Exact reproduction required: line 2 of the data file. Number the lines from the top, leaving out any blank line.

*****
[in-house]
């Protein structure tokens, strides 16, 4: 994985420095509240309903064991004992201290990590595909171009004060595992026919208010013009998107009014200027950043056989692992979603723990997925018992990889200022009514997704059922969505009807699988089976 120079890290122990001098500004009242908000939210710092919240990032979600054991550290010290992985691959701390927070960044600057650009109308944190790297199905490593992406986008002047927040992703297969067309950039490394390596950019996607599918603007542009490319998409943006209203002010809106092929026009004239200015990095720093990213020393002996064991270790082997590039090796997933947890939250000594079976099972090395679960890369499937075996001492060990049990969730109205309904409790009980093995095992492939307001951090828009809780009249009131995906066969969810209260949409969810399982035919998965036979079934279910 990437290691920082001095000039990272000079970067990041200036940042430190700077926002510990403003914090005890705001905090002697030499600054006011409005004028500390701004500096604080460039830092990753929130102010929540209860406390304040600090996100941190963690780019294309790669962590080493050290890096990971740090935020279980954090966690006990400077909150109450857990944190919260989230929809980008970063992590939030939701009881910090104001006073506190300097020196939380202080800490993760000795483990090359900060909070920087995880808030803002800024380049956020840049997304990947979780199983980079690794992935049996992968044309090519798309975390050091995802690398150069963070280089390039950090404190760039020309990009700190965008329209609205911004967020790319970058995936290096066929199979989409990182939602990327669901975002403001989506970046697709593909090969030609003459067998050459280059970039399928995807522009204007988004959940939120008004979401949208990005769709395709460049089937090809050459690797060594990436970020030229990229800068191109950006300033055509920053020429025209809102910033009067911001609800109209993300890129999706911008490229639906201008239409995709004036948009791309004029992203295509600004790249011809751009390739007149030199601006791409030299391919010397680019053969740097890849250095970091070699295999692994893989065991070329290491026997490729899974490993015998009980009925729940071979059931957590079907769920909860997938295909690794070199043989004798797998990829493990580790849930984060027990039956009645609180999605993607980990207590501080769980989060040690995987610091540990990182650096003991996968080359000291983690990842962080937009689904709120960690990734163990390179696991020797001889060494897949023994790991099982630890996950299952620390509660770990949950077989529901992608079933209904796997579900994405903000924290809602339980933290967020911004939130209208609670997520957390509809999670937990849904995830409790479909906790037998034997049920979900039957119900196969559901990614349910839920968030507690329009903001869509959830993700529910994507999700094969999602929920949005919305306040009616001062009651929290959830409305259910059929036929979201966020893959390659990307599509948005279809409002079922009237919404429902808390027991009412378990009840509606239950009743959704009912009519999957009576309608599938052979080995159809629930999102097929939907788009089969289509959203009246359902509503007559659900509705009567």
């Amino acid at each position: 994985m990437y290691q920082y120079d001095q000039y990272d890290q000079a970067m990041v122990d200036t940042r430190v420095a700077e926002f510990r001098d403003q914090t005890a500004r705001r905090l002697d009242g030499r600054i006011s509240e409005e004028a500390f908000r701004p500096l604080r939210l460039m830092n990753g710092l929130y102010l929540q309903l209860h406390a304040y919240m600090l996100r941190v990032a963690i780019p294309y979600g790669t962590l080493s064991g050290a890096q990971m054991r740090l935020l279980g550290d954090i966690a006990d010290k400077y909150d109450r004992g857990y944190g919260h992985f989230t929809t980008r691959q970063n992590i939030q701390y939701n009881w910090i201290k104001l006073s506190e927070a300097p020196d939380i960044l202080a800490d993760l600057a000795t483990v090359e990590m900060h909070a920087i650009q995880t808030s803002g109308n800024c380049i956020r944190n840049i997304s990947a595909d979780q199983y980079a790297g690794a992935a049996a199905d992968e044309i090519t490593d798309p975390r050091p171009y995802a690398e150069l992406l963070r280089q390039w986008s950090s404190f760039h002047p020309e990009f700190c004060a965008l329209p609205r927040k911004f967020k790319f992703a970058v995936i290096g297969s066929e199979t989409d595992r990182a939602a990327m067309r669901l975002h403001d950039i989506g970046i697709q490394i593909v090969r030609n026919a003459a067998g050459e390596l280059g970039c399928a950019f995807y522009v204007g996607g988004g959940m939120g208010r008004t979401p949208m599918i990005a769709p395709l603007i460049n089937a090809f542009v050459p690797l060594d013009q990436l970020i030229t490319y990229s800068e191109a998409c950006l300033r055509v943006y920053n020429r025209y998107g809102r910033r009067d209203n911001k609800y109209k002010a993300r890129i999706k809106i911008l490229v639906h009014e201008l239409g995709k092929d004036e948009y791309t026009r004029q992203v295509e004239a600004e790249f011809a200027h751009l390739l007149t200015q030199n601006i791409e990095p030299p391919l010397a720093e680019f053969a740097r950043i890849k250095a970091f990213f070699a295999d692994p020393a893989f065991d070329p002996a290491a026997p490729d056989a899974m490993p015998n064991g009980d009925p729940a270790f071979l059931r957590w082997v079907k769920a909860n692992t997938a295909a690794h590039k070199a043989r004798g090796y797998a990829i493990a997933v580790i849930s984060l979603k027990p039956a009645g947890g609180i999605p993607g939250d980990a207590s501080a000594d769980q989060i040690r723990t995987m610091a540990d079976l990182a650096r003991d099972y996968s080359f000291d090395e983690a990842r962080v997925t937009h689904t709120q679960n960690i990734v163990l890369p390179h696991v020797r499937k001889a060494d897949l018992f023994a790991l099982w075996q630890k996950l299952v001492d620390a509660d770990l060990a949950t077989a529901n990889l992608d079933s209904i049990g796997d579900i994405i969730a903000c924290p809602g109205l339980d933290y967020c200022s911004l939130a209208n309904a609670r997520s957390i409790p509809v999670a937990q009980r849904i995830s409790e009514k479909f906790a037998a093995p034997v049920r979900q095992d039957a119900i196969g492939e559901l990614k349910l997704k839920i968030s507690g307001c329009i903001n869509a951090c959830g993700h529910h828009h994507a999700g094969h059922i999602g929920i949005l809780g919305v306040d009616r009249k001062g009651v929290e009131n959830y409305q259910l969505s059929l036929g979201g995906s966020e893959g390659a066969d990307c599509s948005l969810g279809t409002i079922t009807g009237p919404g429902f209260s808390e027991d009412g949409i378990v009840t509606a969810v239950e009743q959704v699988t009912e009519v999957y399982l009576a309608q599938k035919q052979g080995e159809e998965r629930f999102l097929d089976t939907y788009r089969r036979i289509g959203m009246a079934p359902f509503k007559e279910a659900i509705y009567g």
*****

């Protein structure tokens, strides 16, 4: 994985420095509240309903064991004992201290990590595909171009004060595992026919208010013009998107009014200027950043056989692992979603723990997925018992990889200022009514997704059922969505009807699988089976 120079890290122990001098500004009242908000939210710092919240990032979600054991550290010290992985691959701390927070960044600057650009109308944190790297199905490593992406986008002047927040992703297969067309950039490394390596950019996607599918603007542009490319998409943006209203002010809106092929026009004239200015990095720093990213020393002996064991270790082997590039090796997933947890939250000594079976099972090395679960890369499937075996001492060990049990969730109205309904409790009980093995095992492939307001951090828009809780009249009131995906066969969810209260949409969810399982035919998965036979079934279910 990437290691920082001095000039990272000079970067990041200036940042430190700077926002510990403003914090005890705001905090002697030499600054006011409005004028500390701004500096604080460039830092990753929130102010929540209860406390304040600090996100941190963690780019294309790669962590080493050290890096990971740090935020279980954090966690006990400077909150109450857990944190919260989230929809980008970063992590939030939701009881910090104001006073506190300097020196939380202080800490993760000795483990090359900060909070920087995880808030803002800024380049956020840049997304990947979780199983980079690794992935049996992968044309090519798309975390050091995802690398150069963070280089390039950090404190760039020309990009700190965008329209609205911004967020790319970058995936290096066929199979989409990182939602990327669901975002403001989506970046697709593909090969030609003459067998050459280059970039399928995807522009204007988004959940939120008004979401949208990005769709395709460049089937090809050459690797060594990436970020030229990229800068191109950006300033055509920053020429025209809102910033009067911001609800109209993300890129999706911008490229639906201008239409995709004036948009791309004029992203295509600004790249011809751009390739007149030199601006791409030299391919010397680019053969740097890849250095970091070699295999692994893989065991070329290491026997490729899974490993015998009980009925729940071979059931957590079907769920909860997938295909690794070199043989004798797998990829493990580790849930984060027990039956009645609180999605993607980990207590501080769980989060040690995987610091540990990182650096003991996968080359000291983690990842962080937009689904709120960690990734163990390179696991020797001889060494897949023994790991099982630890996950299952620390509660770990949950077989529901992608079933209904796997579900994405903000924290809602339980933290967020911004939130209208609670997520957390509809999670937990849904995830409790479909906790037998034997049920979900039957119900196969559901990614349910839920968030507690329009903001869509959830993700529910994507999700094969999602929920949005919305306040009616001062009651929290959830409305259910059929036929979201966020893959390659990307599509948005279809409002079922009237919404429902808390027991009412378990009840509606239950009743959704009912009519999957009576309608599938052979080995159809629930999102097929939907788009089969289509959203009246359902509503007559659900509705009567």